Delhi HC stays Rs 383-crore fine on Hindustan Unilever for GST profiteering

National Anti-profiteering Authority had imposed a fine of Rs 383 crore

The Delhi High Court has stayed an order given by the National Anti-profiteering Authority (NAA) against Hindustan Unilever Ltd (HUL).

NAA had imposed a penalty of Rs 383 crore on HUL for not reducing maximum retail prices of its products after the goods and services tax (GST) rate cuts came into effect on November 15, 2017. The court posted the next hearing to April 16.

Earlier, HUL had said NAA had made a narrow interpretation of the law and did not take into account the well-established industry practice backed by law.

Further, alleging that the NAA order is arbitrary, it had said “no methodology has been determined by the NAA as required under law to determine if benefit has been passed or not.”

Various petitions against the orders of the NAA have come up in courts.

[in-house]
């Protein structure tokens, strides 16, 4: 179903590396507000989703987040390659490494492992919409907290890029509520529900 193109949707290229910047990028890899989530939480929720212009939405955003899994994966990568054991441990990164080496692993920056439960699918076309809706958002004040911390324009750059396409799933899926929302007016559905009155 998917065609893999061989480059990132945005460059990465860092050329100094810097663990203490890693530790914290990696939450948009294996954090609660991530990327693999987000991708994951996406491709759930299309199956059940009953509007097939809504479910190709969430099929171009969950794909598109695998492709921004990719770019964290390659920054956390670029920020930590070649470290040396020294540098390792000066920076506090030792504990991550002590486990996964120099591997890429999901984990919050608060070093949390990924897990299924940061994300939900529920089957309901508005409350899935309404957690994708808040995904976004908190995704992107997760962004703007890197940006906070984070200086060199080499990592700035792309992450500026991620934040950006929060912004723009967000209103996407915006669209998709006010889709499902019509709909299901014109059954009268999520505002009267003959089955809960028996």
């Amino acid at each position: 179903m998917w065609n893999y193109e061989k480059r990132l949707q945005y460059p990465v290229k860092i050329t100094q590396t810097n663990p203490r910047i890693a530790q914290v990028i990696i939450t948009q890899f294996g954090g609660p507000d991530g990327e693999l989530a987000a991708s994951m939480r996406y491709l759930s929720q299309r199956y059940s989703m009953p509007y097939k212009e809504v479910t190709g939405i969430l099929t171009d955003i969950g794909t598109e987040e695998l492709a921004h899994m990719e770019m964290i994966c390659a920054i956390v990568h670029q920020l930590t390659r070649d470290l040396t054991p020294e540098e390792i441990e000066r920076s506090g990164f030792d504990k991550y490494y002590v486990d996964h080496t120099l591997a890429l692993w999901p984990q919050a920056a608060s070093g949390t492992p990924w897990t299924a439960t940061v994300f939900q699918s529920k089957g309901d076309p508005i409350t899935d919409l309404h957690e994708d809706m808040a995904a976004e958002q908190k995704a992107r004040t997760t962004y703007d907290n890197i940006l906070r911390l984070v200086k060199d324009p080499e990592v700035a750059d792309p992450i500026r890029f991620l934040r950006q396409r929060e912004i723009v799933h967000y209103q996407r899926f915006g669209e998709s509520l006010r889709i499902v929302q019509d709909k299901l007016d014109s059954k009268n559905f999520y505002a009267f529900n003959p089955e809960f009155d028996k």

For instance, real estate firm Pyramid Infratech has moved high court against the order.

Abhishek Rastogi, partner at Khaitan & Co, said the courts will be deciding important elements of Section 171 of the CGST Act to determine profiteering. Section 171 deals with profiteering under GST.

The GST rate was cut on a number of products from 28 per cent to 18 per cent. Of the Rs 383 crore, half the sum — Rs 191.5 crore — is to be deposited in the central consumer welfare fund (CWF) and the other half in similar funds of 35 states and union territories (UTs).

HUL has deposited Rs 160 crore in the central CWF, according to calculations made by it. Now, HUL is required to deposit Rs 31.5 crore more into this fund.

Of the Rs 191.5 crore for states, Rs 3.62 crore has been apportioned by the Directorate General of Anti-Profiteering (DGAP) to CWFs.

HUL was ordered to deposit the balance to the CWFs of states and UTs.

Tax experts said the order was surprising in the absence of any prescribed method in the GST law to calculate the undue profit earned. “The problem that India Inc faces is how to comply with anti-profiteering rules. That’s because no rule exists,” a tax consultant said.


Related Posts